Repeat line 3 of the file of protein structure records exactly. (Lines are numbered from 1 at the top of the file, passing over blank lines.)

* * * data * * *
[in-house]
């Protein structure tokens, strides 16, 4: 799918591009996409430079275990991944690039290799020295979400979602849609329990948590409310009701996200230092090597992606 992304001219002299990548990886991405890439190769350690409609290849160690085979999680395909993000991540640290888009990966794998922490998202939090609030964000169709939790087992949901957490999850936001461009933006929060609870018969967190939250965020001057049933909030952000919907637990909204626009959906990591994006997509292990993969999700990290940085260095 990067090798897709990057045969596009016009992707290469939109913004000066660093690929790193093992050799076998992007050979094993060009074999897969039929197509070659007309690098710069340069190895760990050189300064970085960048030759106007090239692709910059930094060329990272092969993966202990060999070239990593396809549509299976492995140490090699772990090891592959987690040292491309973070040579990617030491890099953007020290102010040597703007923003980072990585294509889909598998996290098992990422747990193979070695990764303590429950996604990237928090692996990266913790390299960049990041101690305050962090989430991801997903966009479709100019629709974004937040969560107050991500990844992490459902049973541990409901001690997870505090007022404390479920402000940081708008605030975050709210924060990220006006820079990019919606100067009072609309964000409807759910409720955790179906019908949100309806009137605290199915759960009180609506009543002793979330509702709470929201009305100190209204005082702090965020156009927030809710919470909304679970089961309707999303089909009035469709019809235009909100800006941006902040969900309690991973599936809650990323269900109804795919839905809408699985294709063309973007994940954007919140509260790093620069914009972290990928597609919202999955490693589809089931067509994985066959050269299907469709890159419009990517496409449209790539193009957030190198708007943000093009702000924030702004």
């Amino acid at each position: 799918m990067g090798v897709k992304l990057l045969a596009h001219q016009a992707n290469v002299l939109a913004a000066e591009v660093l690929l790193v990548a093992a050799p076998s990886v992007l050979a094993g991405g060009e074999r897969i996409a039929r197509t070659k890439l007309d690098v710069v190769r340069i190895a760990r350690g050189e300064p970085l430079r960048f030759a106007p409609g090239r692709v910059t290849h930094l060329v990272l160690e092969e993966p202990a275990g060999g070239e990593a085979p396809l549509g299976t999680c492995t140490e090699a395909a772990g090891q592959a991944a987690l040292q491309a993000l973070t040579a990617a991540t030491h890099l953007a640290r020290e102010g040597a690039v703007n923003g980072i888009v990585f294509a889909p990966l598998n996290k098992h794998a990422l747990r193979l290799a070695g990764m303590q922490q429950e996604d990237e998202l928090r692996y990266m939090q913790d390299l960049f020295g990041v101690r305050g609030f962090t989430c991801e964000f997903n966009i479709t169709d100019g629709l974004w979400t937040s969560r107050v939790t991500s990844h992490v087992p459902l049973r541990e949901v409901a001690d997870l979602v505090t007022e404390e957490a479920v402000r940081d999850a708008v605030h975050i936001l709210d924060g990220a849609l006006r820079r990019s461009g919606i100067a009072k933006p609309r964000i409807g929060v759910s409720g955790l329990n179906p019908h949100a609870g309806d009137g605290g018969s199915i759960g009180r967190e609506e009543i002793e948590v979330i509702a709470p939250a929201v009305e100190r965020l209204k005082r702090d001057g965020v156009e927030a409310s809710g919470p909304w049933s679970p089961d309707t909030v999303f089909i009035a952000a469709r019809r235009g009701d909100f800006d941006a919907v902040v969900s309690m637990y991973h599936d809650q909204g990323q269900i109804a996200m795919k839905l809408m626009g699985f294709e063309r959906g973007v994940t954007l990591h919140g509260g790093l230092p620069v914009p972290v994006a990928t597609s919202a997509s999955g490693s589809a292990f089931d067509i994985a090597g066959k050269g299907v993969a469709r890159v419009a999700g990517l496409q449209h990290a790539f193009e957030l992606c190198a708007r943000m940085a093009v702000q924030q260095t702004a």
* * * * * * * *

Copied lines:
């Amino acid at each position: 799918m990067g090798v897709k992304l990057l045969a596009h001219q016009a992707n290469v002299l939109a913004a000066e591009v660093l690929l790193v990548a093992a050799p076998s990886v992007l050979a094993g991405g060009e074999r897969i996409a039929r197509t070659k890439l007309d690098v710069v190769r340069i190895a760990r350690g050189e300064p970085l430079r960048f030759a106007p409609g090239r692709v910059t290849h930094l060329v990272l160690e092969e993966p202990a275990g060999g070239e990593a085979p396809l549509g299976t999680c492995t140490e090699a395909a772990g090891q592959a991944a987690l040292q491309a993000l973070t040579a990617a991540t030491h890099l953007a640290r020290e102010g040597a690039v703007n923003g980072i888009v990585f294509a889909p990966l598998n996290k098992h794998a990422l747990r193979l290799a070695g990764m303590q922490q429950e996604d990237e998202l928090r692996y990266m939090q913790d390299l960049f020295g990041v101690r305050g609030f962090t989430c991801e964000f997903n966009i479709t169709d100019g629709l974004w979400t937040s969560r107050v939790t991500s990844h992490v087992p459902l049973r541990e949901v409901a001690d997870l979602v505090t007022e404390e957490a479920v402000r940081d999850a708008v605030h975050i936001l709210d924060g990220a849609l006006r820079r990019s461009g919606i100067a009072k933006p609309r964000i409807g929060v759910s409720g955790l329990n179906p019908h949100a609870g309806d009137g605290g018969s199915i759960g009180r967190e609506e009543i002793e948590v979330i509702a709470p939250a929201v009305e100190r965020l209204k005082r702090d001057g965020v156009e927030a409310s809710g919470p909304w049933s679970p089961d309707t909030v999303f089909i009035a952000a469709r019809r235009g009701d909100f800006d941006a919907v902040v969900s309690m637990y991973h599936d809650q909204g990323q269900i109804a996200m795919k839905l809408m626009g699985f294709e063309r959906g973007v994940t954007l990591h919140g509260g790093l230092p620069v914009p972290v994006a990928t597609s919202a997509s999955g490693s589809a292990f089931d067509i994985a090597g066959k050269g299907v993969a469709r890159v419009a999700g990517l496409q449209h990290a790539f193009e957030l992606c190198a708007r943000m940085a093009v702000q924030q260095t702004a």